Efforts to limit the impact of AD are being hindered by the lack of success of experimental drugs, which is attributable to incomplete characterization of the basic pathologic mechanisms. It is clear that there is a significant genetic component, with a heritability of 58% to 79%.79 Consequently, determining which genes and gene networks contribute to AD risk is expected to reveal major basic pathogenic mechanisms, highlighting key proteins and pathways for drug development (“druggable targets”); and to inform the development of genetic testing methods for identifying those at greatest risk for AD when preventive measures become available.

In recent years, the genetic analysis of LOAD has focused on the identification of common variants through genome-wide association studies (GWASs) and has identified several novel susceptibility genes, implicating specific pathways in the disease. This review article summarizes the current genomic insight into AD and provides suggestions for future research.

Data source and study selection

The primary sources of the studies addressed in this review article were abstracts and full-text articles published in English in the PubMed database between January 2008 and 2014. The key words used for searching PubMed were “Alzheimer’s disease”, “dementia”, “gene”, “genetics”, “genomics”, “epigenetics”, “endophenotype”, “genome-wide association study”, “rare variants”, “common variants”, and “sequencing”. The retrieved abstracts were read to identify studies addressing the topics included in this review. We also performed a manual search of references cited in published articles. The studies were read in their entirety to assess their appropriateness for inclusion in this article.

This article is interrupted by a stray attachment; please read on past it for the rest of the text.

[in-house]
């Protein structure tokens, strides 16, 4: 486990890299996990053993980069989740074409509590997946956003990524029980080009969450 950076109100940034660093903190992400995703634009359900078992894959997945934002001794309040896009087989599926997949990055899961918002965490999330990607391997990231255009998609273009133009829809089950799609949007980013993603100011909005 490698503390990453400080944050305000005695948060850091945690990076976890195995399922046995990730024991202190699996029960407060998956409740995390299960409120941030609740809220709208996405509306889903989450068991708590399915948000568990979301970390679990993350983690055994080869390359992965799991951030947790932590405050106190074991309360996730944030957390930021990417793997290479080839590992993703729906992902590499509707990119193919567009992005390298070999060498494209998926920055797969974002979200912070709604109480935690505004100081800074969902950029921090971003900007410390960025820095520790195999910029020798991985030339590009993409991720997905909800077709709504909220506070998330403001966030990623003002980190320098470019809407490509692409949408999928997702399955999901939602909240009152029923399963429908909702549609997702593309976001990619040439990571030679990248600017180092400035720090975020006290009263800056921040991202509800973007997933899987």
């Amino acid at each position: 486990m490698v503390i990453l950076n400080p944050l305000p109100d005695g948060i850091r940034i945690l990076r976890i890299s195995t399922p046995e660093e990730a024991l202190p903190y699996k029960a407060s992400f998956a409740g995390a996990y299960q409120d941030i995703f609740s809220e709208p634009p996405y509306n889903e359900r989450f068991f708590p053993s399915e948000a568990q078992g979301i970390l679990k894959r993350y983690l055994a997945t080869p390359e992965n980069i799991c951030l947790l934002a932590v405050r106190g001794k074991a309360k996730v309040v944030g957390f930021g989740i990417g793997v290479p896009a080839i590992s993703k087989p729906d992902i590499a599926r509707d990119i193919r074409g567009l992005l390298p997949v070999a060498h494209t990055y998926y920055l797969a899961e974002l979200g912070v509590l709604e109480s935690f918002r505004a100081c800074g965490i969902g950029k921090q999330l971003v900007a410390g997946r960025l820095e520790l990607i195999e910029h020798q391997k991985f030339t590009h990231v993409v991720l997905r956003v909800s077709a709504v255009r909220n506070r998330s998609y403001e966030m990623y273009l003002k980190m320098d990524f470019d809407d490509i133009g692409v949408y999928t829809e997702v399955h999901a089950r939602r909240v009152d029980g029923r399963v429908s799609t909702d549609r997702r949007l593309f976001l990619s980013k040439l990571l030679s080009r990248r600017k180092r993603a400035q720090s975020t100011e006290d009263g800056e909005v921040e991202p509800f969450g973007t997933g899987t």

Genetic epidemiology of Alzheimer’s disease

Consistent with the role of a significant genetic contribution, the heritability of AD is 58% to 79%, and a positive family history is the strongest risk factor.10,11 Families that are multiply affected by AD are at increased risk for dementia, but the distribution of secondary cases is not consistent with Mendelian inheritance. AD is more frequent among monozygotic than dizygotic twins,9,10,12 and first-degree relatives of patients with AD have approximately twice the expected lifetime risk of developing the disease.

Studies of numerous large pedigrees with early-onset AD (onset age: 30–50 years) led to the discovery of autosomal dominant mutations in the amyloid precursor protein (APP), presenilin 1 (PSEN1), and presenilin 2 (PSEN2) genes.1315 These studies suggested a common pathogenic mechanism involving enhanced generation and aggregation of Aβ. According to this “amyloid hypothesis”, β-secretase cleaves APP near the N terminus of the Aβ peptide; then, the membrane-bound C-terminal APP fragment is cleaved by γ-secretase, leading to accumulation of Aβ40 and Aβ42.

Role of rare and common variants in Alzheimer’s disease